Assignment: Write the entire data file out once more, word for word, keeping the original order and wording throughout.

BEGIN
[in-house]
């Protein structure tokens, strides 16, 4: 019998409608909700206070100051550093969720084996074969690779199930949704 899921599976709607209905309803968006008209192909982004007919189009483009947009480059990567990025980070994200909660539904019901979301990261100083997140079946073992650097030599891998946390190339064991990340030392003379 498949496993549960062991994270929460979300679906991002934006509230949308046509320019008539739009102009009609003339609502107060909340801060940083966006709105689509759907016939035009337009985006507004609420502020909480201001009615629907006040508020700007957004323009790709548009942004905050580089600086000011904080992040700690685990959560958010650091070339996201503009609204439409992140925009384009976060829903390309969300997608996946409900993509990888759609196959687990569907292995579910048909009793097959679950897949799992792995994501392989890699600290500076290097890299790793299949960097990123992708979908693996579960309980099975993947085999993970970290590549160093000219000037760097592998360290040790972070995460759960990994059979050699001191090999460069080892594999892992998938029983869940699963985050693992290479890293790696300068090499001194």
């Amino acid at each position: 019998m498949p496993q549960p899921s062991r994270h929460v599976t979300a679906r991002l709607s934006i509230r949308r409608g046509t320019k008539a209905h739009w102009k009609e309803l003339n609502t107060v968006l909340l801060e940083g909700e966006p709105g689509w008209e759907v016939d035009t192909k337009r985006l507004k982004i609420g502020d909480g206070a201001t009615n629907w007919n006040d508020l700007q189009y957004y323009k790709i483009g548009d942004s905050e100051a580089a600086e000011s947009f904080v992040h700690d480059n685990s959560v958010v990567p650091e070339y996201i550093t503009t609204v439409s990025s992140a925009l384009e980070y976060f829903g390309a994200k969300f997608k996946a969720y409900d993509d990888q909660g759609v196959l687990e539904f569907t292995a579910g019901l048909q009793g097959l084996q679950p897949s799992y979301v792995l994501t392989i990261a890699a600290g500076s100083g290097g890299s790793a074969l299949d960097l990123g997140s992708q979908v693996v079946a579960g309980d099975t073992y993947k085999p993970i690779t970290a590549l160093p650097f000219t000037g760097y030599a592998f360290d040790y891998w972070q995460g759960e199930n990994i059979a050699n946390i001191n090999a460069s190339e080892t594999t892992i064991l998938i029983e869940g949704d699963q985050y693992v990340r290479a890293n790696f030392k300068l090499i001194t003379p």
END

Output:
[in-house]
């Protein structure tokens, strides 16, 4: 019998409608909700206070100051550093969720084996074969690779199930949704 899921599976709607209905309803968006008209192909982004007919189009483009947009480059990567990025980070994200909660539904019901979301990261100083997140079946073992650097030599891998946390190339064991990340030392003379 498949496993549960062991994270929460979300679906991002934006509230949308046509320019008539739009102009009609003339609502107060909340801060940083966006709105689509759907016939035009337009985006507004609420502020909480201001009615629907006040508020700007957004323009790709548009942004905050580089600086000011904080992040700690685990959560958010650091070339996201503009609204439409992140925009384009976060829903390309969300997608996946409900993509990888759609196959687990569907292995579910048909009793097959679950897949799992792995994501392989890699600290500076290097890299790793299949960097990123992708979908693996579960309980099975993947085999993970970290590549160093000219000037760097592998360290040790972070995460759960990994059979050699001191090999460069080892594999892992998938029983869940699963985050693992290479890293790696300068090499001194």
């Amino acid at each position: 019998m498949p496993q549960p899921s062991r994270h929460v599976t979300a679906r991002l709607s934006i509230r949308r409608g046509t320019k008539a209905h739009w102009k009609e309803l003339n609502t107060v968006l909340l801060e940083g909700e966006p709105g689509w008209e759907v016939d035009t192909k337009r985006l507004k982004i609420g502020d909480g206070a201001t009615n629907w007919n006040d508020l700007q189009y957004y323009k790709i483009g548009d942004s905050e100051a580089a600086e000011s947009f904080v992040h700690d480059n685990s959560v958010v990567p650091e070339y996201i550093t503009t609204v439409s990025s992140a925009l384009e980070y976060f829903g390309a994200k969300f997608k996946a969720y409900d993509d990888q909660g759609v196959l687990e539904f569907t292995a579910g019901l048909q009793g097959l084996q679950p897949s799992y979301v792995l994501t392989i990261a890699a600290g500076s100083g290097g890299s790793a074969l299949d960097l990123g997140s992708q979908v693996v079946a579960g309980d099975t073992y993947k085999p993970i690779t970290a590549l160093p650097f000219t000037g760097y030599a592998f360290d040790y891998w972070q995460g759960e199930n990994i059979a050699n946390i001191n090999a460069s190339e080892t594999t892992i064991l998938i029983e869940g949704d699963q985050y693992v990340r290479a890293n790696f030392k300068l090499i001194t003379p």